A day after the Sabarimala temple opened to violent protests against the Supreme Court order to allow women of all ages to enter the Lord Ayyappa shrine, the Travancore Devaswom Board on Thursday said it was ready for any compromise to bring peace to the hill shrine, including a review petition.
While another woman journalist tried in vain to enter the temple, sporadic violence was reported across the state, which largely remained shut on Thursday in the wake of a strike called by Hindu outfits against the SC verdict.
The Sabarimala temple is managed by the Travancore Devaswom Board (TDB), whose president is ruling CPM party leader A Padmakumar. So far, TDB has toed the line of the CPM-led state government and had earlier said it would not move a review petition against the Supreme Court order. But, following the violent protests over the last two days, Padmakumar said: “We are ready for a climbdown if the protest ends with that. The board will on Friday decide on moving a review petition in the Supreme Court. We do not want to see Sabarimala as a battlefield. All stakeholders should stand together to find a solution for the crisis. The board will consider any proposal to end the present crisis.”
His remarks are at odds with the LDF government, which has staunchly opposed reviewing the SC verdict. Speaking to The Indian Express, Finance Minister Thomas Issac said the government will not file a review petition. “This government will not file a review petition, there is no scope for it. Instead, the ruling party will launch an intense counter-campaign to expose the RSS and BJP. The party has already begun preparing its district units and from October 23, there will be a state-wide campaign,” he said.
According to Issac, the state government and CPM are aware that the “present agitation cannot be handled only by police force and they will have to use an awareness campaign”. The Sabarimala temple closes on October 22 after opening for a five-day monthly ritual that began on Wednesday.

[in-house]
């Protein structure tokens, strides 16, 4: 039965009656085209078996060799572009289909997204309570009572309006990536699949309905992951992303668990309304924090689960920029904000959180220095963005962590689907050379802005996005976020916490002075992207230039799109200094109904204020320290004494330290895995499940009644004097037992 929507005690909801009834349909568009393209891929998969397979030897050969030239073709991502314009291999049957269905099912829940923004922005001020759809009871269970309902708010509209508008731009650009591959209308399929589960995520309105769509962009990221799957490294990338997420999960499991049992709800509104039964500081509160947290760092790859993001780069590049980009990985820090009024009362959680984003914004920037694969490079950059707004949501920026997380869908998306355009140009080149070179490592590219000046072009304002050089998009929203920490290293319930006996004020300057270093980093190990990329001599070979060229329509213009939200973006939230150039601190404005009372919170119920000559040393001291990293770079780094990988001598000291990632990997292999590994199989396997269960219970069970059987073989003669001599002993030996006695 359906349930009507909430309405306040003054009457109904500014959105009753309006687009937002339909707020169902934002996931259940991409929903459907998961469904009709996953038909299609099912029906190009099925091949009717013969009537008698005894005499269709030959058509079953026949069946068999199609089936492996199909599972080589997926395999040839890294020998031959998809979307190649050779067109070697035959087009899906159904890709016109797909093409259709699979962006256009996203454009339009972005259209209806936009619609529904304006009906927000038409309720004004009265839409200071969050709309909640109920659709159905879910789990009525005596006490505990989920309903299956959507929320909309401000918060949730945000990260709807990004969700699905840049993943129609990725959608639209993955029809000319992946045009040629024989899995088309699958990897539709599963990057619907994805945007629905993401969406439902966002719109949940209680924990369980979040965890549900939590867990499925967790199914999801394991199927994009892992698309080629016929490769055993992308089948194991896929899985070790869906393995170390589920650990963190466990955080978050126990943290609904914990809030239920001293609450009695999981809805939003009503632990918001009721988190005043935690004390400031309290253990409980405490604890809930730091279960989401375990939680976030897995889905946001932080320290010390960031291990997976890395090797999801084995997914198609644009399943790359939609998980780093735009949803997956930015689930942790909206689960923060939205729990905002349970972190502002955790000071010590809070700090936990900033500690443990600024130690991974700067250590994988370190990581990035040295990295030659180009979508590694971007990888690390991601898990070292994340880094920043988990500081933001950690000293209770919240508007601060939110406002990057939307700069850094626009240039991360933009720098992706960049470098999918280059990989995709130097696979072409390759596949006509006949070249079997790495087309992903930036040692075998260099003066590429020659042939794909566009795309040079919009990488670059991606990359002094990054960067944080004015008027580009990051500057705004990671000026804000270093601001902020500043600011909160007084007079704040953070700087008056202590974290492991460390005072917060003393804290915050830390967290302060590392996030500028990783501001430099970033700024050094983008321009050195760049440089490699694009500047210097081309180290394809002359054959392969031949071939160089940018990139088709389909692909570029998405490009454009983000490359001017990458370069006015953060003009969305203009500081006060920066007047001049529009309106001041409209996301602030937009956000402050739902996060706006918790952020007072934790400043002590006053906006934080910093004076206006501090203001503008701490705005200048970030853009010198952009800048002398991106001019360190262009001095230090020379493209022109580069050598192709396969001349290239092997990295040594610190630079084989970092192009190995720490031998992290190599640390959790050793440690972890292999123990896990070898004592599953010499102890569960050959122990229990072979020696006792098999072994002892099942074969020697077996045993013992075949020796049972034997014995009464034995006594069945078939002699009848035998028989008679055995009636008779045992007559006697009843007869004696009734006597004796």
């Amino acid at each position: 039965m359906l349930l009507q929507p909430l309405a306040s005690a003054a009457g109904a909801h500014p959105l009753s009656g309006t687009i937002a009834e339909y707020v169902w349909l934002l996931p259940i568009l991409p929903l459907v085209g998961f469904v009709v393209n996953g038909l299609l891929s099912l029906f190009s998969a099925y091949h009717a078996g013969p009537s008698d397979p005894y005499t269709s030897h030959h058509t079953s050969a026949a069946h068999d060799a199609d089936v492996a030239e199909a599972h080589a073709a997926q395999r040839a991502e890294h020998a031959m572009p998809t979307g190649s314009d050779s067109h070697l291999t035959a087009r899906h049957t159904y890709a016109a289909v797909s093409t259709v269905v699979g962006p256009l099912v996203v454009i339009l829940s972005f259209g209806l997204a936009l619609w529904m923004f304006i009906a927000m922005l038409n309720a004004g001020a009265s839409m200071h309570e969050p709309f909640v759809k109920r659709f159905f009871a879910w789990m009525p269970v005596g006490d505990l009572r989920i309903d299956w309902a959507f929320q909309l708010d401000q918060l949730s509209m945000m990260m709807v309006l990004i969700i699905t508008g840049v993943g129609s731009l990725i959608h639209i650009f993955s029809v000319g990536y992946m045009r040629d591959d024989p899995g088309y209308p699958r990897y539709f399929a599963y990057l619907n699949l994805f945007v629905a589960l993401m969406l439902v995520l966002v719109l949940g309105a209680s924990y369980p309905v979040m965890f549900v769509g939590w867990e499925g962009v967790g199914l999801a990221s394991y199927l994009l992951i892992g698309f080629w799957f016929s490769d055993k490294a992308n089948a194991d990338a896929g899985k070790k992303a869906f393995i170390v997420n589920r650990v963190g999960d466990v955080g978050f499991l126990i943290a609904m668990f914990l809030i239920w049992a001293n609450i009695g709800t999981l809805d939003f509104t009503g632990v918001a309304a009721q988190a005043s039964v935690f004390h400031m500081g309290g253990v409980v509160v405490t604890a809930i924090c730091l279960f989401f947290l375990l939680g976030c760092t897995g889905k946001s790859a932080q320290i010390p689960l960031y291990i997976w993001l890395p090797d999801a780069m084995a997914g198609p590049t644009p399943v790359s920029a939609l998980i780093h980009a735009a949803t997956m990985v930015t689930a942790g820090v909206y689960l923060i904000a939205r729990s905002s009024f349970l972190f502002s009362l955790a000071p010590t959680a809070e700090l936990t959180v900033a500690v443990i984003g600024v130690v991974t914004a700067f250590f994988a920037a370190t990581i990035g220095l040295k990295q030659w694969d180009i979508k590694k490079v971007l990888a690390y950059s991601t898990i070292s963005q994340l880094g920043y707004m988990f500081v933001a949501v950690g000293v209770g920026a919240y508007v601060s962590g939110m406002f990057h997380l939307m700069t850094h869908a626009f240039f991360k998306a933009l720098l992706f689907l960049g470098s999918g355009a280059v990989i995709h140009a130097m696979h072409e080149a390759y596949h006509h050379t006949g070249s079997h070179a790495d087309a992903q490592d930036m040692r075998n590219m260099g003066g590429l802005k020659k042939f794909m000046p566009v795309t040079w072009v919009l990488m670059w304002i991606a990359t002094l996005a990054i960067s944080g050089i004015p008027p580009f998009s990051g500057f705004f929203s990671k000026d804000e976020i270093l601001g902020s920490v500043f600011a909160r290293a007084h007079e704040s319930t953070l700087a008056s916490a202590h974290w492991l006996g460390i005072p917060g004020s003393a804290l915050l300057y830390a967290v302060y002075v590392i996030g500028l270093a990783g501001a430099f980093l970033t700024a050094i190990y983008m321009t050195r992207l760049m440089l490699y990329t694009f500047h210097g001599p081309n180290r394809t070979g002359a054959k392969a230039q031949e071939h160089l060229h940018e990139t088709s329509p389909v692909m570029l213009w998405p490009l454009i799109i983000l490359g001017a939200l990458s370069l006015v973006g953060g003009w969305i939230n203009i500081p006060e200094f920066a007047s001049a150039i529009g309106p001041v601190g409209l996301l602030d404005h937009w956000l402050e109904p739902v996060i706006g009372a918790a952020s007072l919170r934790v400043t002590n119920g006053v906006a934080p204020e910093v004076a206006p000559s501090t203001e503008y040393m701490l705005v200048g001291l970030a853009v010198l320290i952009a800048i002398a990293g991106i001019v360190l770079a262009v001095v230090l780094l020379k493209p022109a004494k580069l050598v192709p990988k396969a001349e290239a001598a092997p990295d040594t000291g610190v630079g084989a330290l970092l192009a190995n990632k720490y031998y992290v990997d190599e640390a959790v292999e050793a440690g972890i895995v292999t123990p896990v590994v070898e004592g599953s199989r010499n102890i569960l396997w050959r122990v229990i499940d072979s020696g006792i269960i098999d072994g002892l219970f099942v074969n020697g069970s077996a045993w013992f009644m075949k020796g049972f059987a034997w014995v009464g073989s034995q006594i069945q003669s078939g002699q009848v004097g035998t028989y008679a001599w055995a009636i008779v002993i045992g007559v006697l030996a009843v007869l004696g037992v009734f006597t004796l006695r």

Pamba, the base camp of the temple, was peaceful on Thursday after the imposition of prohibitory orders. While special security arrangements were in place at various locations including Pamba, Nilakkal and Erumeli en route to the Sabarimala temple, stray incidents of brick-batting on Kerala State Road Transport Corporation buses were reported, police said.
A 24-hour strike called by a little-known Hindu outfit, and backed by the NDA, affected pilgrims. Many of them, who were dependent on public transport to reach the hill shrine, had to postpone their journey by 24 hours or pay exorbitant rates for cabs.
Usually private vehicles are allowed to pass through Nilakkal to Pamba, a distance of 20 km, but due to the imposition of Section 144 and the possibility of violence, only state transport buses were shuttling between the two places.
The effects of the bandh called by the Sabarimala Samrakshana Samiti protesting the police action on devotees of Ayyappa at Nilakkal were felt throughout Kerala. The protests were supported by the BJP too. In several places, stones were thrown at state transport buses and demonstrations taken out on the streets. While private buses and auto rickshaws stayed off roads, state bus services were severely curtailed. In most districts, shops and establishments were shut.